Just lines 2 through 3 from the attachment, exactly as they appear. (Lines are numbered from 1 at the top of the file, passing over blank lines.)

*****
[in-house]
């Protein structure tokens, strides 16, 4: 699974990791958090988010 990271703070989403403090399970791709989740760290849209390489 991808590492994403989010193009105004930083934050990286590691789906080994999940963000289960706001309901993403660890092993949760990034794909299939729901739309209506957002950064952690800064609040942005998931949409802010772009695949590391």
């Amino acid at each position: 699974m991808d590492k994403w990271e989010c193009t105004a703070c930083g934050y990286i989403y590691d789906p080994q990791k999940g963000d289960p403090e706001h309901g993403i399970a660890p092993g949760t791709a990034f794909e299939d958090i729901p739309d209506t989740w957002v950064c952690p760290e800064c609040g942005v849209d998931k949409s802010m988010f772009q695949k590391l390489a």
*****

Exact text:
């Protein structure tokens, strides 16, 4: 699974990791958090988010 990271703070989403403090399970791709989740760290849209390489 991808590492994403989010193009105004930083934050990286590691789906080994999940963000289960706001309901993403660890092993949760990034794909299939729901739309209506957002950064952690800064609040942005998931949409802010772009695949590391």
């Amino acid at each position: 699974m991808d590492k994403w990271e989010c193009t105004a703070c930083g934050y990286i989403y590691d789906p080994q990791k999940g963000d289960p403090e706001h309901g993403i399970a660890p092993g949760t791709a990034f794909e299939d958090i729901p739309d209506t989740w957002v950064c952690p760290e800064c609040g942005v849209d998931k949409s802010m988010f772009q695949k590391l390489a």